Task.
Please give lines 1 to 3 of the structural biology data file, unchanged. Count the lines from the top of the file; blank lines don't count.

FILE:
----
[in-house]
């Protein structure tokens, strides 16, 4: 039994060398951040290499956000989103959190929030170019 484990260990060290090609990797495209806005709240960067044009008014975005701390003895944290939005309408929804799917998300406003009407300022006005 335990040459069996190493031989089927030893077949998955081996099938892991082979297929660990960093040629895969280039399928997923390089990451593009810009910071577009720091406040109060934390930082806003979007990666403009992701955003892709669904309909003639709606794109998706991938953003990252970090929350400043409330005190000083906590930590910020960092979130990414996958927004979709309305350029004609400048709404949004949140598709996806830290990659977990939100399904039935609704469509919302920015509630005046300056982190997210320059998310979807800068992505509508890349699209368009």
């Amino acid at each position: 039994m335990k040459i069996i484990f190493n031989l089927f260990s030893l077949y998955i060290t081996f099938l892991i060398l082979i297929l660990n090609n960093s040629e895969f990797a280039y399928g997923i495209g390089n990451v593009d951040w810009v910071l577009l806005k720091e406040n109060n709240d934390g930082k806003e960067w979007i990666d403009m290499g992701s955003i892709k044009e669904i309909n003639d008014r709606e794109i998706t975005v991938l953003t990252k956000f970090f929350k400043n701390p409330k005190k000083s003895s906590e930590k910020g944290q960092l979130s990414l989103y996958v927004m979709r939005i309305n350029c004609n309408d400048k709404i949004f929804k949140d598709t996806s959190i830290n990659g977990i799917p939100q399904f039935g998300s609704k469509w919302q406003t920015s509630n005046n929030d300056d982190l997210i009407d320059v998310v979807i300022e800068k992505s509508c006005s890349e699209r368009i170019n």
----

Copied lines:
[in-house]
């Protein structure tokens, strides 16, 4: 039994060398951040290499956000989103959190929030170019 484990260990060290090609990797495209806005709240960067044009008014975005701390003895944290939005309408929804799917998300406003009407300022006005 335990040459069996190493031989089927030893077949998955081996099938892991082979297929660990960093040629895969280039399928997923390089990451593009810009910071577009720091406040109060934390930082806003979007990666403009992701955003892709669904309909003639709606794109998706991938953003990252970090929350400043409330005190000083906590930590910020960092979130990414996958927004979709309305350029004609400048709404949004949140598709996806830290990659977990939100399904039935609704469509919302920015509630005046300056982190997210320059998310979807800068992505509508890349699209368009």
């Amino acid at each position: 039994m335990k040459i069996i484990f190493n031989l089927f260990s030893l077949y998955i060290t081996f099938l892991i060398l082979i297929l660990n090609n960093s040629e895969f990797a280039y399928g997923i495209g390089n990451v593009d951040w810009v910071l577009l806005k720091e406040n109060n709240d934390g930082k806003e960067w979007i990666d403009m290499g992701s955003i892709k044009e669904i309909n003639d008014r709606e794109i998706t975005v991938l953003t990252k956000f970090f929350k400043n701390p409330k005190k000083s003895s906590e930590k910020g944290q960092l979130s990414l989103y996958v927004m979709r939005i309305n350029c004609n309408d400048k709404i949004f929804k949140d598709t996806s959190i830290n990659g977990i799917p939100q399904f039935g998300s609704k469509w919302q406003t920015s509630n005046n929030d300056d982190l997210i009407d320059v998310v979807i300022e800068k992505s509508c006005s890349e699209r368009i170019n």